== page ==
Loud and livid performances compromise ultimate gender-bender flick
Aside from Vice Ganda’s “quad” portrayals, what is there to significantly remark about in the gay star’s latest film, “Boy, Girl, Bakla, Tomboy?” First off, the movie is really loud! Many members of the cast mistake volume for energy, and talk like the microphone has yet to be invented and they have to urgently call the attention of somebody who’s two pilapils away—!
After we get sort of used to all that shouting, observe that most of Vice’s relatives in Wenn Deramas’ flick are mental basket cases, certified (and screaming) crazies whose group mission in life is to make life really miserable for Vice’s parents.
Specifically, Vice’s paternal grandmother is a rich but demented harridan and virago who thinks that her beloved son (Joey Marquez) has married beneath him, so she moves heaven and hell to harass and bedevil his “unworthy” wife (Maricel Soriano).
The outcome of her series of mad-hatter schemes is that two of the quads are spirited off to the States to live the rich life with her and their dad, while Maricel and the two other kids are left to survive as best they can in this country.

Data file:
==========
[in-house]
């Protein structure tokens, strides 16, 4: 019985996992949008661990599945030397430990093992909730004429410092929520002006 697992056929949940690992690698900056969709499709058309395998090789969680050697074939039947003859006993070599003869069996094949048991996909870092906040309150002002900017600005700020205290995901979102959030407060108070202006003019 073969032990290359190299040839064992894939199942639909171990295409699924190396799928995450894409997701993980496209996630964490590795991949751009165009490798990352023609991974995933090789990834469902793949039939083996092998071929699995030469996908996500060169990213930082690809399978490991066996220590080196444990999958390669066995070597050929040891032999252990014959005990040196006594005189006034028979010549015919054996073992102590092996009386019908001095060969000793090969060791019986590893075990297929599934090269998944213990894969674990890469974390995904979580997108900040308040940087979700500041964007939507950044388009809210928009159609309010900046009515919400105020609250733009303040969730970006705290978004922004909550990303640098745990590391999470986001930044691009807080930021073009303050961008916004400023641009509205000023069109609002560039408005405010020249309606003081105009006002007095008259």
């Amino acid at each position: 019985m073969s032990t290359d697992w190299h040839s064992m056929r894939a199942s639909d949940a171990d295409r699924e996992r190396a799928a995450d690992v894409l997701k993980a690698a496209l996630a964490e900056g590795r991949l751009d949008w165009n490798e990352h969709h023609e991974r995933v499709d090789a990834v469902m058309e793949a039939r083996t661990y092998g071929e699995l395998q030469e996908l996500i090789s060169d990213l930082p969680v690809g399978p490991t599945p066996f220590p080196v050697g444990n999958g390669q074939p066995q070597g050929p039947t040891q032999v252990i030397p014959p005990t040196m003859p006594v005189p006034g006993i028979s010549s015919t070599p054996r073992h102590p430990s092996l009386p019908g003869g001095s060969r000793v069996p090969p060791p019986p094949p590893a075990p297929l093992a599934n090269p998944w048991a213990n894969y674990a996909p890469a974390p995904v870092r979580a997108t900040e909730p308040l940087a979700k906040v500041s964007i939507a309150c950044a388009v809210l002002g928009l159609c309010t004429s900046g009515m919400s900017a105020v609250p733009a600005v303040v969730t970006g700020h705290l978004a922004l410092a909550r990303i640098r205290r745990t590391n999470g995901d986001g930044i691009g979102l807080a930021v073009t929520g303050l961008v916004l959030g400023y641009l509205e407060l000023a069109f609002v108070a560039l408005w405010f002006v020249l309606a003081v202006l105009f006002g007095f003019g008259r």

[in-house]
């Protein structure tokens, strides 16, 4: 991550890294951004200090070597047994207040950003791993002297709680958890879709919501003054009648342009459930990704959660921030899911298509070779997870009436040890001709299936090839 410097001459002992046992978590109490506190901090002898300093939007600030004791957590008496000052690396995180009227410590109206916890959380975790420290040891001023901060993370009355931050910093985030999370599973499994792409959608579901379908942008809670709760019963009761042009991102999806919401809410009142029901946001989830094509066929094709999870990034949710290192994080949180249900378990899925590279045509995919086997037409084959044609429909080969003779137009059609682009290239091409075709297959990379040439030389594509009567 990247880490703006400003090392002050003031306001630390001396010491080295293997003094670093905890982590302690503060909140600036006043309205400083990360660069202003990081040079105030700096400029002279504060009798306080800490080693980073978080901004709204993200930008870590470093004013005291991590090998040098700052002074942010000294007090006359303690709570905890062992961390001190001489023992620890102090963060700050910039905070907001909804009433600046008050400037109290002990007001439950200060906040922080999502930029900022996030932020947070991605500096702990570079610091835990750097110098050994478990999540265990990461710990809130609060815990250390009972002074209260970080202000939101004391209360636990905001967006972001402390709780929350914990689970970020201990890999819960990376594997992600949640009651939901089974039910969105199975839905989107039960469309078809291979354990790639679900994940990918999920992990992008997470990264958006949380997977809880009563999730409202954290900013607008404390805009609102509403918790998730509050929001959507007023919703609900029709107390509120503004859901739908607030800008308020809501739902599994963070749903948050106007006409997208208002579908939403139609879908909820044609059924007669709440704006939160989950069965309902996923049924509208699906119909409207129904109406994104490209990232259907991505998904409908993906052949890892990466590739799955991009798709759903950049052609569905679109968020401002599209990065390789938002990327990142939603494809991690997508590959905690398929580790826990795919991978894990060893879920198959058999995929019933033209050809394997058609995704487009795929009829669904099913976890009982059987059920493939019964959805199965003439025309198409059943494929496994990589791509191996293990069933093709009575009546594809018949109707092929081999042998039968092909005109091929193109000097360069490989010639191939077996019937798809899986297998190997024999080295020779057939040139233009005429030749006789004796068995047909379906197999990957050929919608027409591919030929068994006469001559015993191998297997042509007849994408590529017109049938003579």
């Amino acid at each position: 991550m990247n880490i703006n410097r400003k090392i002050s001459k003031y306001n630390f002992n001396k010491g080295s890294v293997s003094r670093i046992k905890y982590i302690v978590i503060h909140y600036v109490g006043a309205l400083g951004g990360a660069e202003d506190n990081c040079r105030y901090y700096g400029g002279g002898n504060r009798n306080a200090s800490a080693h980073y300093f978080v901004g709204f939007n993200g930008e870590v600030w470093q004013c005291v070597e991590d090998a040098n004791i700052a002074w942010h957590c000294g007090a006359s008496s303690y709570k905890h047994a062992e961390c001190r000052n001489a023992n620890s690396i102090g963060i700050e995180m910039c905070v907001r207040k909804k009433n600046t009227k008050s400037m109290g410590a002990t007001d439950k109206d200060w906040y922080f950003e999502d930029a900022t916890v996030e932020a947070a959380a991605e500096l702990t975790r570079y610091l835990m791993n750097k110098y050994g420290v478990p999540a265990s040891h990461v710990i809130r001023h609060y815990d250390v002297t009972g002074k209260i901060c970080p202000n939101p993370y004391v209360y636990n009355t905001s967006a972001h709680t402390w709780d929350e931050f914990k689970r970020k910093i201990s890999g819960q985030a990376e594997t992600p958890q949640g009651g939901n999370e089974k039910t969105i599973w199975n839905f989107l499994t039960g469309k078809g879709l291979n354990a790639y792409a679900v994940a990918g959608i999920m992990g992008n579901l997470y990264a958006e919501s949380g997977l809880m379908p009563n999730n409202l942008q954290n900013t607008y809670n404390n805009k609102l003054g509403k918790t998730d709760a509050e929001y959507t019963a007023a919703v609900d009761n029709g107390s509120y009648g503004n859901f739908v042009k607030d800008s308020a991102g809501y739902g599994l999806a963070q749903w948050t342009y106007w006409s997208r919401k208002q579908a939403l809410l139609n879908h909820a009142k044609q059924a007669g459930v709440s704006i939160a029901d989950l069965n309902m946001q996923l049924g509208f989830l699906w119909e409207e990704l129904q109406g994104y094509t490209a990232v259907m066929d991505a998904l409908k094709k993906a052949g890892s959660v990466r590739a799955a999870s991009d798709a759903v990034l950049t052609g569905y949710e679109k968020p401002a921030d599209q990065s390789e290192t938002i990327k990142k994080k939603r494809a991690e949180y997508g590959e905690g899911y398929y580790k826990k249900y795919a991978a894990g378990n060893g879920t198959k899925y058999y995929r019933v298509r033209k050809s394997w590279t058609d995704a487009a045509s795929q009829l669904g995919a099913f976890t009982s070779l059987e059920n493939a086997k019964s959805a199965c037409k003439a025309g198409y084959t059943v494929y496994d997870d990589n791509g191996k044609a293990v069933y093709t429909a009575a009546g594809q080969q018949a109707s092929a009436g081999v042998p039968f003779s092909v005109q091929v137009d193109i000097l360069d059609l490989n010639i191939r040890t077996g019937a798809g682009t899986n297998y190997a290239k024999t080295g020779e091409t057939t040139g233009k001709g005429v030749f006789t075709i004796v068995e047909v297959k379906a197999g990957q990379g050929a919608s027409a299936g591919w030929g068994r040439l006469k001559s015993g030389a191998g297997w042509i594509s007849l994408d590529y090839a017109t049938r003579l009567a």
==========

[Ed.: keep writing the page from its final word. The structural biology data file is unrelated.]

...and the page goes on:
It’s no wonder, therefore, that the two separated pairs of quads grow up with precious little love for their absent siblings and parent!
That’s OK from a plotting and central conflict point of view, but all that unrelieved craziness and nastiness gets to be a grating drag on viewers’ sensibilities. The laughs generated are sometimes of the smarmy, strident sort, and little warmth is generated in the characters’ relationships—until the big plot problem is belatedly presented:
One of the siblings gets really sick and needs a brother or sister to donate part of his or her liver—and nobody’s ecstatic about doing that!
Still, we welcome the introduction of the key plot complication, because it eventually gives all the screaming and squabbling and hating a welcome rest, and the estranged characters finally learn to (sort of) love one another.
In the end, the film even teaches a lesson or two about how feuding relatives can learn how to appreciate each other, even if the “mentors” lack the credibility to make the teaching point believable and meaningful.
It’s instructive to note that Maricel Soriano has gotten a citation for her portrayal of the quad’s harassed mother. While we agree that her performance is focused and credible, however, that’s about all it is, so in our view, it really doesn’t rise to sufficiently “awardable” heights.
Still, it’s good to see that Maricel can come up with a portrayal that isn’t shrill and “pushed” and over-the-top—so, hope springs!